The top United Nations human rights and development officials today warmly welcomed the news that yesterday the first international convention on the rights of persons with disabilities got its twentieth ratification, meaning that the landmark treaty will now come into force on 3 May.
“I am extremely happy,” Louise Arbour, UN High Commissioner for Human Rights said in Geneva, noting that people with disabilities and their supporters struggled for a very long time to achieve this result.
“I cannot stress enough the importance of this ground-breaking Convention, which fills an important gap in international human rights legislation affecting millions of people around the world.”
The 50-article Convention asserts the rights to education, health, work, adequate living conditions, freedom of movement, freedom from exploitation and equal recognition before the law for persons with disabilities.
It also addresses the need for persons with disabilities to have access to public transport, buildings and other facilities and recognizes their capacity to make decisions for themselves.
The convention’s Optional Protocol, which will also be binding starting 3 May, allows individuals to petition an international expert body with grievances.
“Persons with disabilities all across the world have faced discriminatory treatment and egregious human rights violations on a daily basis,” Ms. Arbour said. “Now, finally, we have a solid international legal framework in place that should allow them to cast off restrictions that have been placed on them by the rest of society.”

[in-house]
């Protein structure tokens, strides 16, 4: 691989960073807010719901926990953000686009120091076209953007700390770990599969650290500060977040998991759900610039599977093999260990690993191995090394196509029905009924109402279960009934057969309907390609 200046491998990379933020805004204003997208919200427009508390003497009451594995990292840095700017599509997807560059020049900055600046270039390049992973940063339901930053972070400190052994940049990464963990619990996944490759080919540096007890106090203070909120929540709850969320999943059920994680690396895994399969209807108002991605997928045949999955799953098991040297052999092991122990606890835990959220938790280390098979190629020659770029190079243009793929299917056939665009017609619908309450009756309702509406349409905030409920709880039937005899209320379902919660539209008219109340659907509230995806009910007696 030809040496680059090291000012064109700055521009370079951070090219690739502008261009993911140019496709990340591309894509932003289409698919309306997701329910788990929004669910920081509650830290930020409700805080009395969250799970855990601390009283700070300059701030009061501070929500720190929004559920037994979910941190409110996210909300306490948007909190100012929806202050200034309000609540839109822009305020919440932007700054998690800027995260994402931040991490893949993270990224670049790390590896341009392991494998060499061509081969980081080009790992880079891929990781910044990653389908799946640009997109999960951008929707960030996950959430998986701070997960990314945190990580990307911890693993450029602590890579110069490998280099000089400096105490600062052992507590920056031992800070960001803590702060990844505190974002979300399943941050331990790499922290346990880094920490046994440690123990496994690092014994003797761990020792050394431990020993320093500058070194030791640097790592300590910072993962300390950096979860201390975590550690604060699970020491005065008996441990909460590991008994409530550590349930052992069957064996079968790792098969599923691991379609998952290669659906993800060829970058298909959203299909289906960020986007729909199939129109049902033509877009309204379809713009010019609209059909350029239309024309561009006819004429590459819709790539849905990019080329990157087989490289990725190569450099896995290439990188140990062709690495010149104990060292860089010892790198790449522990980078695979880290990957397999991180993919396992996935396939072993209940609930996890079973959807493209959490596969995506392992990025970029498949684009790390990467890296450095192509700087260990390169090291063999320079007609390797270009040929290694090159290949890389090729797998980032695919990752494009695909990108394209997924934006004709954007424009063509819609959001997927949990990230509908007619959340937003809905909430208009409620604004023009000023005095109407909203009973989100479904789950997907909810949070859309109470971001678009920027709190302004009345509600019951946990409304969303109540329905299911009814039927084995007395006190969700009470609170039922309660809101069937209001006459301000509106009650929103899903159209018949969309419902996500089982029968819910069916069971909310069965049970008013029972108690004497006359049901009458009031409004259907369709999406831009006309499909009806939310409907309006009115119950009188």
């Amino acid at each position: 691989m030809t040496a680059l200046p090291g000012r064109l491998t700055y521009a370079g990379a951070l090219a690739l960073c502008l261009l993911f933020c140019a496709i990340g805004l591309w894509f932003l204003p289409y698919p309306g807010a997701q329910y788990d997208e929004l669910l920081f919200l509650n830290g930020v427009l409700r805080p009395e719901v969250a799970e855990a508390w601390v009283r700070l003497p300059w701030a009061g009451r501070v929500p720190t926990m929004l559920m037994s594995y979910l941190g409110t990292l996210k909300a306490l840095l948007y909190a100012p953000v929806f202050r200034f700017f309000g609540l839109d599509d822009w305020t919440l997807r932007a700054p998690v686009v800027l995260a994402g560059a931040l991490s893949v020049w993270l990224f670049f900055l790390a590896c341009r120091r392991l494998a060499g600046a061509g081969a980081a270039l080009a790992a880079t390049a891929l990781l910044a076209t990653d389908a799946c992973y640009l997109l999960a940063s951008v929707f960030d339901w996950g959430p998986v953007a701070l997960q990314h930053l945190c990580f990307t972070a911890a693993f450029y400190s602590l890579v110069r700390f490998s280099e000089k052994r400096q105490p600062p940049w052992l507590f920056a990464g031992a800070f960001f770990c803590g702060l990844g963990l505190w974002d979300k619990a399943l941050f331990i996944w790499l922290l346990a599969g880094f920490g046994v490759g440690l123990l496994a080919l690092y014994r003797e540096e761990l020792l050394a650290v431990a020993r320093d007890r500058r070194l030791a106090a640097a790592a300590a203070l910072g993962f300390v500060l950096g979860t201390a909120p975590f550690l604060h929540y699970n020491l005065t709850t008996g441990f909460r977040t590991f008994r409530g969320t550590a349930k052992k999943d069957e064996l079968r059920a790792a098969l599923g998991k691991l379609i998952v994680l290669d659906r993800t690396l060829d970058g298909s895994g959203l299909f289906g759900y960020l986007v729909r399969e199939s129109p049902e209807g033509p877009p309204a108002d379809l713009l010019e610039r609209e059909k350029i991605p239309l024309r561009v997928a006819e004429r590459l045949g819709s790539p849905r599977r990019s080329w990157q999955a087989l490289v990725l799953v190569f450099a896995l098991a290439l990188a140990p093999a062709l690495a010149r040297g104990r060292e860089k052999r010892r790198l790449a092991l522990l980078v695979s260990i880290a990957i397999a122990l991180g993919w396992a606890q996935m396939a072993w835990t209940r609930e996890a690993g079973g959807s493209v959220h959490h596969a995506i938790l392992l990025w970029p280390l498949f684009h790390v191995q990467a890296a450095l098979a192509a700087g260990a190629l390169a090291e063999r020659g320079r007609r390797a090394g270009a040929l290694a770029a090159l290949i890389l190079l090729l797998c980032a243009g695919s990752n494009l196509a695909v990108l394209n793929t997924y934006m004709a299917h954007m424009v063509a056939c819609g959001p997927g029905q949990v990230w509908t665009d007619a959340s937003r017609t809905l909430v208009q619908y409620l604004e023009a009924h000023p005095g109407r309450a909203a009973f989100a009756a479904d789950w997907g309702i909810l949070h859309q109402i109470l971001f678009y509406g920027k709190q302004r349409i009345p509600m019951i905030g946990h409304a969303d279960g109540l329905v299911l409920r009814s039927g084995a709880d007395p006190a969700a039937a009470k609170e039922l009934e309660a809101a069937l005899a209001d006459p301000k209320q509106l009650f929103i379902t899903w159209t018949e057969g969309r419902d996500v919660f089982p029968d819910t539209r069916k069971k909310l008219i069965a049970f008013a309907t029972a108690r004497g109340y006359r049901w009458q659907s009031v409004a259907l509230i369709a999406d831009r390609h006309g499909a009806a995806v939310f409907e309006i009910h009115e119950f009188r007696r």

At UN Headquarters in New York today, Sha Zukang, Under-Secretary for Economic and Social Affairs, also greeted the Convention’s entry into force with enthusiasm.
“This Convention is not just the first comprehensive human rights treaty of the twenty-first Century with a strong development dimension,” said Mr. Zukang, who was joined at a press conference with the Permanent Representatives of Jordan, Tunisia and Ecuador – the eighteenth, nineteenth and twentieth ratifiers, respectively.
“It is also a treaty negotiated as quickly as ever at the United Nations and it will be one of the fastest to enter into force,” he added.
The Convention was adopted by the General Assembly on 13 December 2006, and was opened for signature and ratification on 30 March 2007. Acquiring the 20 required ratifications can sometimes take several years.
In addition to the States that have now signalled their ratification of the Convention on the Rights of Persons with Disabilities, a further 106 states have taken the preliminary step of signing the Convention, thereby signalling their intention to ratify it somewhere down the line.
“To have 126 signatories in the first year is impressive,” said Ms Arbour. “But we will continue to urge all governments to follow the first 20 States' example by signing and ratifying as soon as possible,” she added.